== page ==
“Travel is something you can learn from. It’s beautiful and fun, but it can also be very difficult. You can feel uncomfortable. You can be tired. There’s frustration. So there’s a lot you can learn from the journey yourself.”
While Mia, now 12, has known about her illness since she was seven, Colin and Laurent found out more recently and started asking tough questions.
“My little boy asked me, ‘Mommy, what does it mean to be blind? Am I going to drive a car?'” Lemay says. “He is five years old. But little by little he understands what is happening. It was a normal conversation for him. But for me it was heartbreaking.”
For Leo, his second eldest son, knowledge of his brothers’ genetic status was “always a fact.”
Lemay and Pelletier hope that the opportunity to spend time in different countries and experience different cultures will show all children how lucky they are, despite the challenges that may arise later in life as their eyesight deteriorates.
“As hard as their lives will be, I wanted to show them how lucky they are to have running water in the house and that they can go to school every day with cute colored books,” added Lemay, who says the four children have enjoyed themselves. relatively easily adapted to life on the road.
“They are super curious,” he says. “They adapt easily to new countries and new foods. I’m very impressed with them.”
While visual experiences remain a priority, Lemay says the journey has become more about showing kids “something different” and providing them with memorable experiences.
“There are beautiful places all over the world, so it doesn’t matter where we go,” he explains.
“And we never know what will impress them. We tell ourselves that” [pensarán] that something is great and then they see puppies on the street and that’s the best thing in their lives.
The family has shared their journey via social media and posted regular updates on their Facebook accounts. facebook and Instagram.
Lemay says others who have been diagnosed with or have a loved one with retinitis pigmentosa have reached out to her with words of encouragement.
In fact, a teacher at a specialist school in Quebec for students who are blind or partially sighted is among his 11,000 Facebook followers and regularly tells her class about her adventures.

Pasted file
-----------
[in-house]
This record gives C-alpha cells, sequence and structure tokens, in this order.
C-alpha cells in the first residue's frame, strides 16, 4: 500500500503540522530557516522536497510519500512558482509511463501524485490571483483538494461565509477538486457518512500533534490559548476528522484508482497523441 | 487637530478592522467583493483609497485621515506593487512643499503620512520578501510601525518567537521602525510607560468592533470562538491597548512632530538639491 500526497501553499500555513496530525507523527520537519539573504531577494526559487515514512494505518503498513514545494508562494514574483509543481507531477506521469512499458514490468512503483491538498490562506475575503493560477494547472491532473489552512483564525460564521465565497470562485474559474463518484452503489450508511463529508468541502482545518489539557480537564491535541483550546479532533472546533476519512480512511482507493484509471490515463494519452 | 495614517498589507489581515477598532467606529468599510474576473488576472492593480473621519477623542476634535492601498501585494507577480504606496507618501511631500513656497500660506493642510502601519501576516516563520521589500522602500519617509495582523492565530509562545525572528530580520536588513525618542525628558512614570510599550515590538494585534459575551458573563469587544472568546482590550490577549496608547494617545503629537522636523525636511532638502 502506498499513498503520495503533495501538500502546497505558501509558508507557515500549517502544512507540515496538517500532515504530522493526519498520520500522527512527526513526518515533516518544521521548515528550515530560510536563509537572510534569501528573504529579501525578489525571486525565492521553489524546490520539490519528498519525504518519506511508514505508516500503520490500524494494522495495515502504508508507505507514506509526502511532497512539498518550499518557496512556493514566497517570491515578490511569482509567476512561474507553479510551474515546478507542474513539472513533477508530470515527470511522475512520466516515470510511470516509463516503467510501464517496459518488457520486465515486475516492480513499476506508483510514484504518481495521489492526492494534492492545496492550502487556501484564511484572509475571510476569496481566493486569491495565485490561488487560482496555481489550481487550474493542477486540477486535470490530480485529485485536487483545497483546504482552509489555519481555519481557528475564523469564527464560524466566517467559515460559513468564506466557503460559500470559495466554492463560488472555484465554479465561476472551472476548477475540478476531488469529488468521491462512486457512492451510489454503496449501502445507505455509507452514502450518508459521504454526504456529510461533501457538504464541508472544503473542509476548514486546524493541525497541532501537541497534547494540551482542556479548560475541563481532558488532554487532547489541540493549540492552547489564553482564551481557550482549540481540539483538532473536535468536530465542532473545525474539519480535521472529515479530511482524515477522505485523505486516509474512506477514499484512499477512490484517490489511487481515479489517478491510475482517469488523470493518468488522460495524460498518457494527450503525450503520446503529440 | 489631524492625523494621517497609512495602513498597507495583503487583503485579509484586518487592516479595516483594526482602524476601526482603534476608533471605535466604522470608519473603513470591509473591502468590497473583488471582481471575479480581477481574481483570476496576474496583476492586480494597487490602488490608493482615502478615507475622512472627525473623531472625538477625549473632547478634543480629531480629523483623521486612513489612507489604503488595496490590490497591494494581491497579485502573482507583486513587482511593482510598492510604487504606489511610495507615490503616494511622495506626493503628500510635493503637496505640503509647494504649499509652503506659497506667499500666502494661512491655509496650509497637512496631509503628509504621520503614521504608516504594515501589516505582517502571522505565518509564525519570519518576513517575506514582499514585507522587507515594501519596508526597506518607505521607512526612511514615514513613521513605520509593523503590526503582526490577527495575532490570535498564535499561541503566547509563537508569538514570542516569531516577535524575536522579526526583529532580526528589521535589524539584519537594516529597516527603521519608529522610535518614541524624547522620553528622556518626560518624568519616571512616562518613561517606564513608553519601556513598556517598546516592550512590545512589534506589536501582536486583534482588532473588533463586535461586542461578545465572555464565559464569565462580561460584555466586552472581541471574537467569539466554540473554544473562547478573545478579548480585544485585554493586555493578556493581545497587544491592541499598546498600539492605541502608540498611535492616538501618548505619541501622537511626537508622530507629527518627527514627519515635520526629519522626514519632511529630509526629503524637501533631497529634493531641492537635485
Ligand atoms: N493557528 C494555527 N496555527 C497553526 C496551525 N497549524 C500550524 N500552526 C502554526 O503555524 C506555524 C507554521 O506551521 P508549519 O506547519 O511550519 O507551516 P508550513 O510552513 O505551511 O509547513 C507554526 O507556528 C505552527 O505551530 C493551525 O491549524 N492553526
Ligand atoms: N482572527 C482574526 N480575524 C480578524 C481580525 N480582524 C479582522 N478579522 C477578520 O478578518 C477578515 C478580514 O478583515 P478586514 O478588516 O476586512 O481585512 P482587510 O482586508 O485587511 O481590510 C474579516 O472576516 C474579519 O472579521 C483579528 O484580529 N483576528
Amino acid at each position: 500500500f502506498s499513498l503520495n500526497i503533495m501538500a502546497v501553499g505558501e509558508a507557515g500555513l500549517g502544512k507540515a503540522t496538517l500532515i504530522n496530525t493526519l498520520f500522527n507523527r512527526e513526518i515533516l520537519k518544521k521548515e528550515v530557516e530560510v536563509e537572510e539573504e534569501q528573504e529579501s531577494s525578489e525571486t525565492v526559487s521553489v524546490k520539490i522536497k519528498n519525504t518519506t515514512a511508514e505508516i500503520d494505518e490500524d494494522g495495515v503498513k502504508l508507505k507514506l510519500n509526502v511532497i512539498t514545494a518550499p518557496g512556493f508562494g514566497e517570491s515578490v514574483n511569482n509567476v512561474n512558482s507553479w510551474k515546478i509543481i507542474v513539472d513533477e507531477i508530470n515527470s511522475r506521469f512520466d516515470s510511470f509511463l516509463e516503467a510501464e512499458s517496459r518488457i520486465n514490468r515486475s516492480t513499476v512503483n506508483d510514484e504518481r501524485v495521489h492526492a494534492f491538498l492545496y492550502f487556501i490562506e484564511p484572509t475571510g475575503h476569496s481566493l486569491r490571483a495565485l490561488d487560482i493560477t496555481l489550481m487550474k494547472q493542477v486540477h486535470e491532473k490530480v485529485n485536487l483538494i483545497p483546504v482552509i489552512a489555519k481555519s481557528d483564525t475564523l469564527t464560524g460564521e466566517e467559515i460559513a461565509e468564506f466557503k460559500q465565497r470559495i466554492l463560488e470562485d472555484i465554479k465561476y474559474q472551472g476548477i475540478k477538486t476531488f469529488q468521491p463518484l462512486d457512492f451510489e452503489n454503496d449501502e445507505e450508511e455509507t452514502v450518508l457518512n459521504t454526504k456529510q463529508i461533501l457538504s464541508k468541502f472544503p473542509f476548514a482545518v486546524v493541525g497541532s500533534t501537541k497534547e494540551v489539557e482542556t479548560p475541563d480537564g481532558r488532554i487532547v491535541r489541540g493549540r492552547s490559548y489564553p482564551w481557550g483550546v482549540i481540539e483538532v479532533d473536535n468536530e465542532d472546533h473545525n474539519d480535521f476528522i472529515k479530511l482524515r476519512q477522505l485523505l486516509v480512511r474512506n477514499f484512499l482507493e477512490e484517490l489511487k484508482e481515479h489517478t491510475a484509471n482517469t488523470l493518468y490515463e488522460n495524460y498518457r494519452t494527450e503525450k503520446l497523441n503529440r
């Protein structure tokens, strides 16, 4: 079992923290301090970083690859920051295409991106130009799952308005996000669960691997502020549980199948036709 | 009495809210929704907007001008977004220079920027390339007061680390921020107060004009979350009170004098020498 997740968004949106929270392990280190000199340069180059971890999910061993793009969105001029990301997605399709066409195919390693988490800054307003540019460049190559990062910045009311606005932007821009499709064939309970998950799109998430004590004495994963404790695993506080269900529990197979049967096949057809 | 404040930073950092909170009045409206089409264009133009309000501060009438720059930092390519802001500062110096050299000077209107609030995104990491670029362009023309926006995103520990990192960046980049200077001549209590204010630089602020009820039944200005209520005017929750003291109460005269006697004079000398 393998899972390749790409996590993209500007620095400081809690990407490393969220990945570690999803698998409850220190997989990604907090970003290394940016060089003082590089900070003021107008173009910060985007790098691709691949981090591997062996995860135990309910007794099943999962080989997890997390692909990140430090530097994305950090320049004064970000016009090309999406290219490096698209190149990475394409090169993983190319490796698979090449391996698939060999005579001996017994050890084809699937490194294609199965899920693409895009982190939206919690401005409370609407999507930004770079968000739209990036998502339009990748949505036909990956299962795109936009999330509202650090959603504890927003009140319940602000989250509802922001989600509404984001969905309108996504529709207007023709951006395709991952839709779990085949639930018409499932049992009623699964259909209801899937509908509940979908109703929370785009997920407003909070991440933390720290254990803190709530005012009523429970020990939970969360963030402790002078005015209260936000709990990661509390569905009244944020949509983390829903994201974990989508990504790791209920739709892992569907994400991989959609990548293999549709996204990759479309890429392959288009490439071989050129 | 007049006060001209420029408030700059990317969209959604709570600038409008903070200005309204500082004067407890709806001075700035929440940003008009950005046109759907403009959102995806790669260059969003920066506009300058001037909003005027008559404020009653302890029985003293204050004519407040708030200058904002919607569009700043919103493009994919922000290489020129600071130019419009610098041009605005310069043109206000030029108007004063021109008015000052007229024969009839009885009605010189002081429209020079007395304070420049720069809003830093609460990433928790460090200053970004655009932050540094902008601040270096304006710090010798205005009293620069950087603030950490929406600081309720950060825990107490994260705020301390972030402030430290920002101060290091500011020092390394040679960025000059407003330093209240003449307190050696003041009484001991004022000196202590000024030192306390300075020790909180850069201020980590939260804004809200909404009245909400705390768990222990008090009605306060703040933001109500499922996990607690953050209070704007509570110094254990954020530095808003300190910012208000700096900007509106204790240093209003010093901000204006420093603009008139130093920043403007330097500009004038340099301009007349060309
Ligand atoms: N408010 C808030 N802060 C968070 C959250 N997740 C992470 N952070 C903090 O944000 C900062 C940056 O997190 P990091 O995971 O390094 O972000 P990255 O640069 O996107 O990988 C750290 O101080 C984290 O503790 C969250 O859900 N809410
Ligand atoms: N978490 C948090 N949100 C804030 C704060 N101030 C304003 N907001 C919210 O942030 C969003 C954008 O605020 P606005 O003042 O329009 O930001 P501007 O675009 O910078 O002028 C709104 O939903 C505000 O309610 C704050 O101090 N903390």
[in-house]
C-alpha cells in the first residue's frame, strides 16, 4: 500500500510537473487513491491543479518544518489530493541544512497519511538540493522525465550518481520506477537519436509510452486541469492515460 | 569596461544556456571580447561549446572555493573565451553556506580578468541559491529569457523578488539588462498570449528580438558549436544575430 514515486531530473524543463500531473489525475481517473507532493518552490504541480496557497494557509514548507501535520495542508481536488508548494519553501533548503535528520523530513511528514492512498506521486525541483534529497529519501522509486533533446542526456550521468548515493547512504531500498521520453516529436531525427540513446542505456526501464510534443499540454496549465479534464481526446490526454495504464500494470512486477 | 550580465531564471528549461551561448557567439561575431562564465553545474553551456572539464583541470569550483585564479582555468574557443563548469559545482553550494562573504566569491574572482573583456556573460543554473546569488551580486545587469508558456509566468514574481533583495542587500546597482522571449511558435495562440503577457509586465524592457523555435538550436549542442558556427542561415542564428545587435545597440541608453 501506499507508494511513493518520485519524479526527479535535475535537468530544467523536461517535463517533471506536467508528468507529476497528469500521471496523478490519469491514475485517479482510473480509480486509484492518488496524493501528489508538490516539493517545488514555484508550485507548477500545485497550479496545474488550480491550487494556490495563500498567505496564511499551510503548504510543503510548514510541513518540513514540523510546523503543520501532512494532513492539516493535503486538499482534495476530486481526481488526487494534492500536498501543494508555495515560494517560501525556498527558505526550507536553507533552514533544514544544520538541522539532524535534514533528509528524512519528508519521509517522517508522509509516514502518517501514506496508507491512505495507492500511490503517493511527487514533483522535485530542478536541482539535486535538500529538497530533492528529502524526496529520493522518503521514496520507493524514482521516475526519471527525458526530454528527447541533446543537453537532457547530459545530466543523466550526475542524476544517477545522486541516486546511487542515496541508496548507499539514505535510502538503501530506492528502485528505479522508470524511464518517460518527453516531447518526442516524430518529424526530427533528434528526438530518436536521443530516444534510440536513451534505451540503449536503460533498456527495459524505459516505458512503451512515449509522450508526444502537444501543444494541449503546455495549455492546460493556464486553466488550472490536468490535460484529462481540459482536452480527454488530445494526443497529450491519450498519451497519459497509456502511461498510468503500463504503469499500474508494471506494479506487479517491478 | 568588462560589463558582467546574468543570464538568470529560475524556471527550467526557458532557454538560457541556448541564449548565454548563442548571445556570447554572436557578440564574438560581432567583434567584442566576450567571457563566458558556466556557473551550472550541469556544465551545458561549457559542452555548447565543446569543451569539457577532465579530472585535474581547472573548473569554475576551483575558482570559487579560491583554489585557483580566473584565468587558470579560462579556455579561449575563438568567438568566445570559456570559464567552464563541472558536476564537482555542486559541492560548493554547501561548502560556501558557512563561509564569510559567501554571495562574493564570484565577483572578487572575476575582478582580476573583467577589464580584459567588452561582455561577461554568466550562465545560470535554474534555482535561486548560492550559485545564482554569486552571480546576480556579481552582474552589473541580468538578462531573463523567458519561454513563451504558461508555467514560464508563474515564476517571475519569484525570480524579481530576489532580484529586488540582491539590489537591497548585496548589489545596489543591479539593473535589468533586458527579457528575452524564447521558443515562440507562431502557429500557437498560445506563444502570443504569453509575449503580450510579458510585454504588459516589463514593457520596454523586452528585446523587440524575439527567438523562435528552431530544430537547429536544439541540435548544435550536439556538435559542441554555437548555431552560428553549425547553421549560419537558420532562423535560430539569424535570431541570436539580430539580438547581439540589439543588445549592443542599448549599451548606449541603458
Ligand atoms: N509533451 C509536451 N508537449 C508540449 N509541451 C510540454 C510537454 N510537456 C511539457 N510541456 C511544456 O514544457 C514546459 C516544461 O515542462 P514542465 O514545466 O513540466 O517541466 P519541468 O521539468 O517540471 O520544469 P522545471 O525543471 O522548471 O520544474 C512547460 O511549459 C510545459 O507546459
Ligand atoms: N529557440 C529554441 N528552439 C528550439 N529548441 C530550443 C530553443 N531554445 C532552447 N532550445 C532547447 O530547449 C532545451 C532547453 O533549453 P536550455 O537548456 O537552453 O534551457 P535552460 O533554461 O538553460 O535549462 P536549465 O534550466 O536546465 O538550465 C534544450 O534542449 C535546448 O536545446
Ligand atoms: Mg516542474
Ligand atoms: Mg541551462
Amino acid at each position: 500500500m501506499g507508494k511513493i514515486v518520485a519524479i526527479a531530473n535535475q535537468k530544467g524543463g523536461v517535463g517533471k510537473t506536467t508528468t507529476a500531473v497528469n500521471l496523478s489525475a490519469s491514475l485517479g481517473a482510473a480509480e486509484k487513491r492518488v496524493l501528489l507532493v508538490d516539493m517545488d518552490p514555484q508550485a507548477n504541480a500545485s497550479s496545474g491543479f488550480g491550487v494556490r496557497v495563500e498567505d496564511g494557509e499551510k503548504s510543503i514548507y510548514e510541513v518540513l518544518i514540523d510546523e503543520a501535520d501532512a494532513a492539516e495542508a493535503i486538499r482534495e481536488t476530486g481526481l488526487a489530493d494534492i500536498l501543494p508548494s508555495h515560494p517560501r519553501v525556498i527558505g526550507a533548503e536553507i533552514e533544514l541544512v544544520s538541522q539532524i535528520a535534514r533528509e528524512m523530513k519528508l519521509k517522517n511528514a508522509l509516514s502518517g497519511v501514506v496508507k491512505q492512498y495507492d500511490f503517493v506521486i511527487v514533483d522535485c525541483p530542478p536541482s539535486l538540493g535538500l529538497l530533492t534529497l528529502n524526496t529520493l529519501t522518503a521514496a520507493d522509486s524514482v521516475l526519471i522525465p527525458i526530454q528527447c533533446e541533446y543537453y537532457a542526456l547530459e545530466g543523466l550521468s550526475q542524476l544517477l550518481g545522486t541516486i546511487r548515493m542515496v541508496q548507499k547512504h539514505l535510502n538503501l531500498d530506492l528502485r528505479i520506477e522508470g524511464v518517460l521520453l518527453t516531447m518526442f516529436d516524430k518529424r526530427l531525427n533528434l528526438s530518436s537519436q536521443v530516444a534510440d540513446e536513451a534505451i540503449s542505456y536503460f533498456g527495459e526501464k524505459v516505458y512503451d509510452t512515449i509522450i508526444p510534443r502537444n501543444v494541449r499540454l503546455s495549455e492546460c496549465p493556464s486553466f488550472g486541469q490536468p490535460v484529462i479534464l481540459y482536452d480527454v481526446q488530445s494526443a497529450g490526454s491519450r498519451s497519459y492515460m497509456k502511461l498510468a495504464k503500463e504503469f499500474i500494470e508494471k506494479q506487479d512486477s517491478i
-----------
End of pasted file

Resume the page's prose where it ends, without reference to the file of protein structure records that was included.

“Every week, open the Facebook page and describe all the photos or read what I write,” says Lemay.
“And in a way they are also part of the journey with us. Being able to share this with other people is a very beautiful gift that I am very grateful for. It makes me very happy.”
Lemay and Pelletier admit they are always thinking about the diagnosis, but they are focused on living in the moment and “focusing their energies on the positive things.”
“We never know when it might start or how fast it might go,” Pelletier added. “So we really want to take this time as a family and take care of each of our children so we can live this experience to the fullest.”
Although the family plans to return home to Quebec in March, they say they are trying not to think too far ahead. In fact, the ability to live in the moment is one of the most important things the family has learned in recent months.
“This journey has opened our eyes to so many other things, and we really want to enjoy what we have and the people around us,” says Pelletier.
“If that can continue when we come back, even in our daily routines, that’s a really nice achievement.”
While traveling as a family has not been easy, the couple has also homeschooled their children during the trip. Lemay and Pelletier say one of the highlights was seeing the bond between the kids strengthen.
“They are very good together,” he adds. “I think most of all it helps to strengthen that bond between them. And I hope it stays that way in the future, so that they can support each other.”
Pelletier insists they remain hopeful that Mia, Colin and Laurent will never go blind. But for now, they’re doing everything they can to make sure they can handle whatever the future throws at them.
“Hopefully science will find a solution,” Pelletier says. “We’re keeping our fingers crossed. But we know it can happen, so we want to make sure our kids are equipped to handle these challenges.”